Chuck & Beans

A few months ago, I posted about Dave Kellett’s sharp-witted webcomic Sheldon. Well, I’ve discovered another online comic strip that I’ve been itching to share.

The Shoebox division of Hallmark Cards has ramped up their web presence in the past couple of years and they’ve got some hilarious stuff on their Shoebox Blog. Brian’s weekly Chuck & Beans is terrific:

Shoebox Greetings' Chuck and Beans comic strip

And be sure to check out Dan’s Newsdroppings, also on the Shoebox Blog, for a stiff dose of daily news satire. Just don’t be drinking any milk when you click that link!


Some time back I posted about a comic strip I had found online and thoroughly enjoy called Pearls Before Swine by Stephan Pastis. Recently I stumbled across another strip that I really like and would like to share.

The webcomic Sheldon by San Diegan Dave Kellett is just terrific! “Sheldon” is filled with pop-culture references and fun, random storylines surrounding an offbeat family consisting of a ten-year-old billionaire boy, his duck Arthur (who learned to talk when Sheldon downloaded some speech-recognition software into his head) and his coffee-loving grandfather who raises them both.

Kellett’s sarcastic sense of humor draws from some of the same pool of genius as does Pastis: Bloom County, The Far Side, and Calvin & Hobbes. I especially like how the Granddad deals with aging, technology, and society on the whole. Take a peek at a few favorites and then go subscribe so you can receive “Sheldon” in your email inbox daily:

Sheldon webcomic - 12/15/01
Sheldon webcomic - 09/27/10
Sheldon webcomic - 11/26/09
Sheldon webcomic - 02/04/10

Mr. Motormouth

We’ve mentioned a few times (most recently on our Labor Day trip to Round Rock) how thankful we are that Liam is such a great traveler and generally loves riding in the car. Even on long rides, he doesn’t usually sleep much, but instead just occupies himself with a book, his doodlepad, a toy or just looking out the window. But regardless of whatever else is going on, he’s always talking.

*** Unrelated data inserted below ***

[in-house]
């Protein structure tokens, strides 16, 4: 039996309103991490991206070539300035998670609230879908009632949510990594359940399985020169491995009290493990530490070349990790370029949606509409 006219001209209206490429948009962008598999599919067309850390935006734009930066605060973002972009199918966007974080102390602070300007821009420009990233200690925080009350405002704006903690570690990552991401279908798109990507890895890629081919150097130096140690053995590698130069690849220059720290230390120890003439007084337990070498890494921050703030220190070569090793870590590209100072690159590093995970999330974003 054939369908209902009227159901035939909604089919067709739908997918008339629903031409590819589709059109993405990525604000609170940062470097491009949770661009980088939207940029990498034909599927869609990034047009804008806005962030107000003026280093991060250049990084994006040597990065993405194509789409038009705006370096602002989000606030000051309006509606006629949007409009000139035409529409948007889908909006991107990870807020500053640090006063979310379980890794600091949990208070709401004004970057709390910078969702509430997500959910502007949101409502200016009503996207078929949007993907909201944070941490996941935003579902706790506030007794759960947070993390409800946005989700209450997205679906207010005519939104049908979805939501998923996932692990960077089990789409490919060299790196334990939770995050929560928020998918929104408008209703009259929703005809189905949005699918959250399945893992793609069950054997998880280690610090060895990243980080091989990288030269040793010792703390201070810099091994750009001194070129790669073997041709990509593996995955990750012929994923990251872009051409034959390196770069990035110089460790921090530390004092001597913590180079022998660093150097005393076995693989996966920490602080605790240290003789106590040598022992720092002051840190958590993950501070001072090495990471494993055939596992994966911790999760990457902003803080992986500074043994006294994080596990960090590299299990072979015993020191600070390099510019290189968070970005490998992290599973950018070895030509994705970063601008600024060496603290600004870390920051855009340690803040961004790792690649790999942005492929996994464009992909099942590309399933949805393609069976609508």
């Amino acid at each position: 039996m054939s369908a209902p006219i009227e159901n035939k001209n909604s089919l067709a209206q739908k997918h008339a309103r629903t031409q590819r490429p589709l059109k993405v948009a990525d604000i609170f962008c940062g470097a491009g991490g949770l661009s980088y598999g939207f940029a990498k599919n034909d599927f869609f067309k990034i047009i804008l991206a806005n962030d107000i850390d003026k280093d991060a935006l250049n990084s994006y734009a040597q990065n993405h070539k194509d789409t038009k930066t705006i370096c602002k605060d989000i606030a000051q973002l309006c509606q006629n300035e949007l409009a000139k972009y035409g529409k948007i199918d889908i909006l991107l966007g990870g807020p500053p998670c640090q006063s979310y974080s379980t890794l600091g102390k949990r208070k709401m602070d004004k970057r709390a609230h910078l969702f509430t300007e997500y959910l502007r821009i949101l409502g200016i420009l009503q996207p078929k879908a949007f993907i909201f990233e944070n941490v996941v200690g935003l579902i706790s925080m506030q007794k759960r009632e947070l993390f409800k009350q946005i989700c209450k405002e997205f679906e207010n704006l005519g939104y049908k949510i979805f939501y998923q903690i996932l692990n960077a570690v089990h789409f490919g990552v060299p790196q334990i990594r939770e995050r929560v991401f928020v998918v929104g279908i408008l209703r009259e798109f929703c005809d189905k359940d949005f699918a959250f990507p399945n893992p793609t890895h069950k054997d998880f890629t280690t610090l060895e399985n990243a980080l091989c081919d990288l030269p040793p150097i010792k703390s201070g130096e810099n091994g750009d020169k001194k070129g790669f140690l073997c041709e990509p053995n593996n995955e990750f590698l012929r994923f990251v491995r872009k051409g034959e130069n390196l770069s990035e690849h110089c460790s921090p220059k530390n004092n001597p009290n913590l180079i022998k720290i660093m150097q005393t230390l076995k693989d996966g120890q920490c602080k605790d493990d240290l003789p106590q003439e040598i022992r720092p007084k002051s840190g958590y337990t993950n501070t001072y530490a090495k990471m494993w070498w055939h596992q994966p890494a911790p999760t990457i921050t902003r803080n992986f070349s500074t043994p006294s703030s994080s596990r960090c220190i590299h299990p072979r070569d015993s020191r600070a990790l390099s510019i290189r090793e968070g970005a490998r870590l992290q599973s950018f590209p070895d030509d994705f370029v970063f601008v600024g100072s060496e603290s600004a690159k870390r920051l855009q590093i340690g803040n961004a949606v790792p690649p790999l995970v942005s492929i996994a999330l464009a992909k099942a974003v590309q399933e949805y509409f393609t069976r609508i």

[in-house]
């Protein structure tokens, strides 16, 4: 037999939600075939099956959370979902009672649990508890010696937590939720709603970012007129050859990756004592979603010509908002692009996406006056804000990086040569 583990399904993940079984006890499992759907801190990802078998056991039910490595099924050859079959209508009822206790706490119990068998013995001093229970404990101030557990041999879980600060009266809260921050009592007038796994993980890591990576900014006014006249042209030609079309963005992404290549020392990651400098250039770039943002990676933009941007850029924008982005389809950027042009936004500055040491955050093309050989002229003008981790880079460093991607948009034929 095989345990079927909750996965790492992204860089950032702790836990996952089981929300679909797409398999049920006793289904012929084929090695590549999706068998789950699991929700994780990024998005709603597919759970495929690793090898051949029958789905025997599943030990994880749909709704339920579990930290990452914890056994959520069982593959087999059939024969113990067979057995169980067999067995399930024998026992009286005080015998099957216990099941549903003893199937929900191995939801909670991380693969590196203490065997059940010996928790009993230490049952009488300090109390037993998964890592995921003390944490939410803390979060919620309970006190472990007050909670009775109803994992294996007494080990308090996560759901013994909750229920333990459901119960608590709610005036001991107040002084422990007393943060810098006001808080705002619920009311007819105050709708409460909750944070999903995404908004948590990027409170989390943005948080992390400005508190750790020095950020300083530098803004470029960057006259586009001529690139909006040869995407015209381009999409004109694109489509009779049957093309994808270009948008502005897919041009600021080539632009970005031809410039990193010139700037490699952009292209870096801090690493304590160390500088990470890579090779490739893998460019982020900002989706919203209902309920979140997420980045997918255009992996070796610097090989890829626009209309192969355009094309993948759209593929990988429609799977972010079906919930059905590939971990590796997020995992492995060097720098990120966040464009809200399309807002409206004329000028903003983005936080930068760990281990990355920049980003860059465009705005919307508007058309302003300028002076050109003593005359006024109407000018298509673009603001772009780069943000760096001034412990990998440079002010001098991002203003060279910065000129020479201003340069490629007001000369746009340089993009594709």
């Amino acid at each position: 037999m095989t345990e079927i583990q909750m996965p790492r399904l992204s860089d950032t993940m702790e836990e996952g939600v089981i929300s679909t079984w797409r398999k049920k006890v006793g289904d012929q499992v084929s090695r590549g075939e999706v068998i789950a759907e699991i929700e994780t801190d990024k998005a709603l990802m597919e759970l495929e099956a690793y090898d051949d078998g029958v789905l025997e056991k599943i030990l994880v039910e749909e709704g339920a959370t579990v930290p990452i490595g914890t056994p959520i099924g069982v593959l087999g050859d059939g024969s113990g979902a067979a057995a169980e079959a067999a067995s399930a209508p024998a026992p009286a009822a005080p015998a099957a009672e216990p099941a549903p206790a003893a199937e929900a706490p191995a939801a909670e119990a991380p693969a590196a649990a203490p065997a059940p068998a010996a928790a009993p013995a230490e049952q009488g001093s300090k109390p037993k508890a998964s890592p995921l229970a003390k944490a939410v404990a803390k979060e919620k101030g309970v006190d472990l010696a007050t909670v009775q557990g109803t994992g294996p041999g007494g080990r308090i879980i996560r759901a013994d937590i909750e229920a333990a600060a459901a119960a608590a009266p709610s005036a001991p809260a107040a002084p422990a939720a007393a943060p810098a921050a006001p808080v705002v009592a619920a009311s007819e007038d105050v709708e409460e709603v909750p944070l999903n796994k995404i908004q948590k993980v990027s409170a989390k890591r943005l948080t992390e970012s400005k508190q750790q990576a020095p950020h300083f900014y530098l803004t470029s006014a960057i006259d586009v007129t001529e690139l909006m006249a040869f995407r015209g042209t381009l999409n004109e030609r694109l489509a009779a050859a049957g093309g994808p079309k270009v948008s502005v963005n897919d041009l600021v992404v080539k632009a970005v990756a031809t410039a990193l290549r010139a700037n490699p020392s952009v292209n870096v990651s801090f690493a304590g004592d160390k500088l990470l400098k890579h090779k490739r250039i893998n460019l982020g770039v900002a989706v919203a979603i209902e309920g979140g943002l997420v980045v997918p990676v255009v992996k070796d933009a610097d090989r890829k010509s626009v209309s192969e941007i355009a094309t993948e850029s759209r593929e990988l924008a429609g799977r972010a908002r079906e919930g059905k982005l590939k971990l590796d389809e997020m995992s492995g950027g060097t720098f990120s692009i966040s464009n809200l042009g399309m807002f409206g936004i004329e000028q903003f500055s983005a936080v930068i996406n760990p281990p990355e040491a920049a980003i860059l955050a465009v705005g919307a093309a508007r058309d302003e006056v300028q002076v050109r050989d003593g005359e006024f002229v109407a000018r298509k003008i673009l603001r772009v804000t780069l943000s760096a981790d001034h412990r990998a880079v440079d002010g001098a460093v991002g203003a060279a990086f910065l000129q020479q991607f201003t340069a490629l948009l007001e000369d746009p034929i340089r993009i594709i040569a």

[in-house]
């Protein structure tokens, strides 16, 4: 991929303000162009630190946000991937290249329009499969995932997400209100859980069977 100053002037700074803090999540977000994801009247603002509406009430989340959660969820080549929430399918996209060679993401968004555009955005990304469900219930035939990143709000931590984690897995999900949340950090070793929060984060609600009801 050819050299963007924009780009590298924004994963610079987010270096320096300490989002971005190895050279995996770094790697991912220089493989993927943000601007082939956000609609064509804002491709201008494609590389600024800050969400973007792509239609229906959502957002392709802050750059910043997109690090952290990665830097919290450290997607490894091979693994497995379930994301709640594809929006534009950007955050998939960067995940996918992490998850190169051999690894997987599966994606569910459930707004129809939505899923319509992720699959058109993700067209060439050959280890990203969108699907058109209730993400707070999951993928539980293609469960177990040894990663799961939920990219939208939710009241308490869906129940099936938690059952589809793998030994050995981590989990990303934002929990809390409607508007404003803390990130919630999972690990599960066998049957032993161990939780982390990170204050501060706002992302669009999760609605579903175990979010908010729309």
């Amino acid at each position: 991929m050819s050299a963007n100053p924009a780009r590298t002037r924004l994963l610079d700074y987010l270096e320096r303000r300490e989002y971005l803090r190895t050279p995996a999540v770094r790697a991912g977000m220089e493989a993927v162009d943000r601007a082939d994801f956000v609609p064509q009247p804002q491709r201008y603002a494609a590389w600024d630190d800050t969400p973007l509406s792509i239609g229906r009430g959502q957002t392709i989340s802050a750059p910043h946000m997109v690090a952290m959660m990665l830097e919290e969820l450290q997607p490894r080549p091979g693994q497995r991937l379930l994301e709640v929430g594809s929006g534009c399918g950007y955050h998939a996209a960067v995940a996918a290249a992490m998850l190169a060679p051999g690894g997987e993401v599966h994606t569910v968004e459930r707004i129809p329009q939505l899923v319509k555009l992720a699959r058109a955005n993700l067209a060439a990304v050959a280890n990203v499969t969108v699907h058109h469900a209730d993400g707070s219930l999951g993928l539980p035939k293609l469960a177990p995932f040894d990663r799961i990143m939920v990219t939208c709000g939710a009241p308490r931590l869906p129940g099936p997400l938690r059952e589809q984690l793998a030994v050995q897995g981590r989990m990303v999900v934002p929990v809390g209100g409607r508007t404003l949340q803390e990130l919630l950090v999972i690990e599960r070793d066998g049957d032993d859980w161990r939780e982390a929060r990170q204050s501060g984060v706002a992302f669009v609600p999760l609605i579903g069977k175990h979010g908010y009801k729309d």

Don’t get me wrong, Dede & I love how communicative our son is and we’re often outright floored by the very mature way he converses with us. (Dede would probably say that he’s inherited his Dad’s propensity for “big words.”) But y’know, while Liam’s very articulate speech is usually fun & impressive, there is a downside:   he almost never stops yakking!

So, so many times, I’ve flashed back to the old Bugs Bunny cartoon where the loose-lipped rabbit is mistakenly kidnapped by gangsters and ends up driving them batty with his incessant chatter. Sure, we’ve doled out more than a few “hushes!” but more than once I’ve wanted oh so badly to be able to instead just say this (without the gun, of course):

(Naturally, Liam clams up tight when we really want him to say something clever or cute on cue. Oh yeah, then he’s a regular Michigan J. Frog.)

So, what about your kids—are they chatterboxes or as quiet as church mice?

Pearls Before Swine

Not long ago, I stumbled across the hilarious comic strip Pearls Before Swine and it just clicked with me right away. Well, just yesterday I discovered that the twisted & creative artist behind this, Stephan Pastis, writes a great blog that’s also named after the strip Pearls Before Swine. (Okay, sometimes I’m a little slow.)

Even before I had read that Stephan, a former lawyer, credits classic comics as Berkeley Breathed’s Bloom County & Bill Watterson’s Calvin and Hobbes as influencing his work, I had already picked up on the similar sharp & snappy satire of the Pearls characters. And you can easily tell that Pastis also draws plenty of warped inspiration from Scott Adams’ Dilbert and Gary Larson’s The Far Side. He also pays homage to loads of legendary comics by occasionally inserting their characters into the Pearls strip.

Pearls Before Swine - 02/21/2009

Pearls Before Swine - 02/21/2009

Pearls Before Swine - 09/20/2010

Command Nonperformance

Michigan J. FrogDede, Ashley & I were griping outside the daycare yesterday that we can never get our kids to repeat in public the latest especially cute or impressive thing they’ve been doing at home. I suspect getting kids to perform on cue is a universal problem that all parents must face. In fact it seems however much you’d like your child to recite or reenact some cool thing, that’s exactly inversely proportional to the likelihood that he or she will actually do so.

I call this the Michigan J. Frog syndrome.

Well after I made that comment, Dede was blown away that I even knew the name of that silly singing frog from the old Saturday morning Looney Tunes cartoons.   Furthermore, she insisted that there’s no way anyone else would ever catch such an obscure reference.   Ah, but I know that if all else fails, there’s at least one guy who would—without hesitation— know precisely what I was talking about.

So this post is for you, Pete C.!